Rhinos in spacesuits. A blood-sucking alien disguised as a little old lady. Men made of leather. Rain falling upwards. A hospital transported to the moon. No, CASUALTY isn? going a bit peculiar in its old age ?it can only be the return of DOCTOR WHO, launching its third series since its spectacular reinvention in 2005 with a lively, witty, hugely visual episode which kick-starts a Saturday night TV schedule which has been veering dangerously back into Light Entertainment Hell in the last few months. Simply put ?he? back, and it? about time.

?mith and Jones? a typically riotous and rambunctious script by Russell T Davies, has a lot to do. Year three of any series is a difficult place to be ?the audience is used to the show by now and needs to be persuaded to stick with it ?and for DOCTOR WHO this year the challenge of keeping the momentum going is even greater because at the end of the last series the show lost perhaps its most winning asset since its resurrection. Losing Billie Piper from the series could have been an even greater blow than losing Christopher Eccleston at the end of series one. Eccleston moving on turned out to be something of a Godsend and series two, with the more affable and enthusiastic David Tennant on board, saw the series consolidate its popularity and demonstrate just how flexible its format can be. But DOCTOR WHO without the photogenic Billie, the darling of the redtops and the talk of the chattering classes? Could this be a hurdle too high for the suddenly-cool sci-fi legend?

Undaunted ?and presumably emboldened by two years worth of glowing notices and stellar audience figures ?BBC Wales marched confidently into series three with a big, brash adventure which absolutely plays to all the series strengths (and one or two of its minor weaknesses) and replaces Billie with the formerly-unknown Freema Agyeman (who made a brief ill-fated appearance in last year? ?rmy of Ghosts?episode) as trainee nurse Martha Jones. She? the main selling point of ?mith and Jones??never mind your spaceships and your scary aliens ?and she grabs the episode by the throat, runs with it and, at the end of forty-five pretty breathless minutes, it? hard not to imagine that most of the audience won? have been scratching their heads and trying to remember the name of the girl who was in DOCTOR WHO last year.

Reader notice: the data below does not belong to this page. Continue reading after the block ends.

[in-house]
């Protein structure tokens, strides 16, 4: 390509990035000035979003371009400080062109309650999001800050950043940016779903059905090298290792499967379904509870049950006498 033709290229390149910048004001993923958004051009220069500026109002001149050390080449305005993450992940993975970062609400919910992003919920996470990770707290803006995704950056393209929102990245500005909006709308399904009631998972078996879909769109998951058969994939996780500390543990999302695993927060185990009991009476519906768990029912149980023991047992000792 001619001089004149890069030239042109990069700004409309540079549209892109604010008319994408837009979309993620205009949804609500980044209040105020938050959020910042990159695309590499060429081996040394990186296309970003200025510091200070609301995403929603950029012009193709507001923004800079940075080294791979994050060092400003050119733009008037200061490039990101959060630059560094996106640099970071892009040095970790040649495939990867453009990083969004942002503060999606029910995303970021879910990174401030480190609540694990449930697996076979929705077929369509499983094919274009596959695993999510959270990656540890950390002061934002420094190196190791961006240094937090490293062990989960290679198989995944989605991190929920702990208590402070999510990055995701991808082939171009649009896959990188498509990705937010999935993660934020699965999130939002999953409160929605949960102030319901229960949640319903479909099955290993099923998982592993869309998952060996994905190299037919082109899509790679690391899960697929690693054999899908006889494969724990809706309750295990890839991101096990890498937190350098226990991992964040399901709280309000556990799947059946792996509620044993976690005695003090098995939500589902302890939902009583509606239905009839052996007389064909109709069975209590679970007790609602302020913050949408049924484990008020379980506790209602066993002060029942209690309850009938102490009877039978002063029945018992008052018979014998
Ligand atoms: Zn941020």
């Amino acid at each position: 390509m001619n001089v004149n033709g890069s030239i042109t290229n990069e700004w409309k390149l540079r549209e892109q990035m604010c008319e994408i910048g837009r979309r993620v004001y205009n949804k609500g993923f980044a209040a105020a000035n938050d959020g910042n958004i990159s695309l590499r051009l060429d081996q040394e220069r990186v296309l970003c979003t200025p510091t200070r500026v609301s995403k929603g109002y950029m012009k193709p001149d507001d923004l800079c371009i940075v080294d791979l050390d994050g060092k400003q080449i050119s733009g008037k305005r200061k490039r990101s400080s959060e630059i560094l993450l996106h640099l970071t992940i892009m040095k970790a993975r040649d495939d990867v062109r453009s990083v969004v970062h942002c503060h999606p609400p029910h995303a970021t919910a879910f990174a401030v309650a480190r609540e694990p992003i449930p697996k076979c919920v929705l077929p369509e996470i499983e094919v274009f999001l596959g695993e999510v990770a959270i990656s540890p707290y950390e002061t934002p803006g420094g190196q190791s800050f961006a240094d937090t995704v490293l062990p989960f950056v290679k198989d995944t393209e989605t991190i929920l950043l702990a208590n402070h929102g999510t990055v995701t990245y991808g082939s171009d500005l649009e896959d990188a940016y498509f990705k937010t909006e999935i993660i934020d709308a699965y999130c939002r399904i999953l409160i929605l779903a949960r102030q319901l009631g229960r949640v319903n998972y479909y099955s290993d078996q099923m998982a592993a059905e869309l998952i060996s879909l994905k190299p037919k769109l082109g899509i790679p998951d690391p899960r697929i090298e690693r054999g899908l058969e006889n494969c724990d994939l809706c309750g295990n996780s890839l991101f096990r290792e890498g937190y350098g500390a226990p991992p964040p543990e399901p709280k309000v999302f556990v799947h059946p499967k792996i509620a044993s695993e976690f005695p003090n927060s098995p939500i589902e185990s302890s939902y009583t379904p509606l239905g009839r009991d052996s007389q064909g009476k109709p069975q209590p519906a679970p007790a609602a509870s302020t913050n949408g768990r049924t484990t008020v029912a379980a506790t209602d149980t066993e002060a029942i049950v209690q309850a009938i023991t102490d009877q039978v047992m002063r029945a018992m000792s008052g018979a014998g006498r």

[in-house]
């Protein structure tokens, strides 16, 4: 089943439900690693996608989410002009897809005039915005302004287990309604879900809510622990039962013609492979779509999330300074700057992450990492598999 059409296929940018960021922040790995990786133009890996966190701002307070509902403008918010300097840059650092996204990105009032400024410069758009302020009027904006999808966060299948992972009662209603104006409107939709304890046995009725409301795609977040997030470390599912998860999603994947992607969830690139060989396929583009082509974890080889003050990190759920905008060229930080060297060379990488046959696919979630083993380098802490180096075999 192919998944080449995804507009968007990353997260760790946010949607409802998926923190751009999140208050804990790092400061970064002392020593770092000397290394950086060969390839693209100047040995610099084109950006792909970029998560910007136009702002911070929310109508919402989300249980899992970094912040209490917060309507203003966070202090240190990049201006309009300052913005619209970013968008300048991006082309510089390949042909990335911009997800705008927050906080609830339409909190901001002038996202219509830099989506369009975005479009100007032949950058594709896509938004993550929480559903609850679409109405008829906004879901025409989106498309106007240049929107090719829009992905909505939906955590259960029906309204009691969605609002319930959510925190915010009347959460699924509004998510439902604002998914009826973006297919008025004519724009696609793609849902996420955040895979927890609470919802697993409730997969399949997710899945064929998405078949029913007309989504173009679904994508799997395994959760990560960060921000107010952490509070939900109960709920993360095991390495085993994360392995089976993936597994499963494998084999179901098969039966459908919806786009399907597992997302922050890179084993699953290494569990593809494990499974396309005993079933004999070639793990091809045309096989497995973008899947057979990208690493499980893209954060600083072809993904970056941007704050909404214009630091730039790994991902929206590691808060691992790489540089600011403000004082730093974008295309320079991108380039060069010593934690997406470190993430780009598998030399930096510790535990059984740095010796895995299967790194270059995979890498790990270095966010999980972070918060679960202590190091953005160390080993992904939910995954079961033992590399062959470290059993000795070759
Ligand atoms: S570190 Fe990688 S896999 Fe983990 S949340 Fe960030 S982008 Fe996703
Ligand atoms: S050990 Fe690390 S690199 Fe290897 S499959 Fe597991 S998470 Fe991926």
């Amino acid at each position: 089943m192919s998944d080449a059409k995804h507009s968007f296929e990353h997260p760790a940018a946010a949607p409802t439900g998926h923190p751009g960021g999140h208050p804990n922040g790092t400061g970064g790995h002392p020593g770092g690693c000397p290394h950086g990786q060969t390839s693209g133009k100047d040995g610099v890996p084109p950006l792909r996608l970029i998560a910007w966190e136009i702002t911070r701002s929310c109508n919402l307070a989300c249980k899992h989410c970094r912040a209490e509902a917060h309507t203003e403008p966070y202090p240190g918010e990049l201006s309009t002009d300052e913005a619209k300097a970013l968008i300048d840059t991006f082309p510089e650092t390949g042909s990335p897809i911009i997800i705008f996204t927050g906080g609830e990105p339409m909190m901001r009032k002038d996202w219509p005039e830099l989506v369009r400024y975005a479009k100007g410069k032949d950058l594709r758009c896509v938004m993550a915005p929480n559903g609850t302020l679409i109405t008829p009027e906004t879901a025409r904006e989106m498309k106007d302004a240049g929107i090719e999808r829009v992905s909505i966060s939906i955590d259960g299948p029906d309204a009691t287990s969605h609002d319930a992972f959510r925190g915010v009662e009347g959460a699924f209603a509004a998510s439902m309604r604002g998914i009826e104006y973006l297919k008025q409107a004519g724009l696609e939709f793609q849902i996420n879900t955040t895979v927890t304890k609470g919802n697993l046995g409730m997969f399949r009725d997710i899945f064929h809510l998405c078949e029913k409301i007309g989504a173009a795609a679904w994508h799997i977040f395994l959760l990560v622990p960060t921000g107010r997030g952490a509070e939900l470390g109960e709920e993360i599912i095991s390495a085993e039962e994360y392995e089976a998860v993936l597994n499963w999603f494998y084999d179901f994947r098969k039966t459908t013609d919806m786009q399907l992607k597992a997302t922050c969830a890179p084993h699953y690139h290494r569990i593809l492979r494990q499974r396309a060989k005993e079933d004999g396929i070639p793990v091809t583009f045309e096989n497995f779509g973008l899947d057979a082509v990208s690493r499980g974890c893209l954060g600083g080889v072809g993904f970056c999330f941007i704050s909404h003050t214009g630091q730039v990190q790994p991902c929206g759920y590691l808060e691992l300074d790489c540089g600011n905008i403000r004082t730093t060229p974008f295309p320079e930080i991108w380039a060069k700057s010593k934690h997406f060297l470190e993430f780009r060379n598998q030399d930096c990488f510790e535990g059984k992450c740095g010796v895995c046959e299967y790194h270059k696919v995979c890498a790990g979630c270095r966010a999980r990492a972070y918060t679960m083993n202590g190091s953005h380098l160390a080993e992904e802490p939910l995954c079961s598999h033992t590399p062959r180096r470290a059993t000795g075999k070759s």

Davies cleverly returns to his debut script for the series ?2005? ?ose??as his gateway to introducing Martha. In ?mith and Jones? as in the earlier episode, Martha? life and lifestyle are beautifully sketched in a short, punchy sequence where she? on the phone to her distinctly dysfunctional family ?her cuckolded mother, am-I-bovvered brother, excitable sister, dopey father, dopey father? flighty new lady friend ?before she bumps into a rather odd manic-looking man in the street who mumbles something incoherent whilst waving his tie in the air. So here? Martha – intelligent, independent, a young career woman; almost the complete opposite of Rose? apathetic shop girl and yet she, like Rose, needs a little something extra in her life, a little break from the monotony of her crazy family and her demanding job. Like ?ose? we meet the Doctor mid-adventure ?he? already on the trail of something unusual when he first bumps into Martha. There are other nods to that first story too ??un!?shouts the Doctor as he grabs Martha? hand and they flee from advancing aliens. The final scene, beautifully written and performed, has enormous echoes of the Doctor tempting Rose aboard the TARDIS, although this time he only wants Martha on board as a way of thanking her for literally saving his lives. Martha, too, is a more reluctant traveller and yet she still can? resist this allure of the man who? kissed her in the name of genetic transfer and who wears tight-fitting suits. It? an intriguing new dynamic; the Doctor really wants companionship but is in self-denial and Martha, despite being just about as grounded in her own reality as any companion ever to appear in the show, is clearly both fascinated by and attracted to this dashing, other-worldly stranger.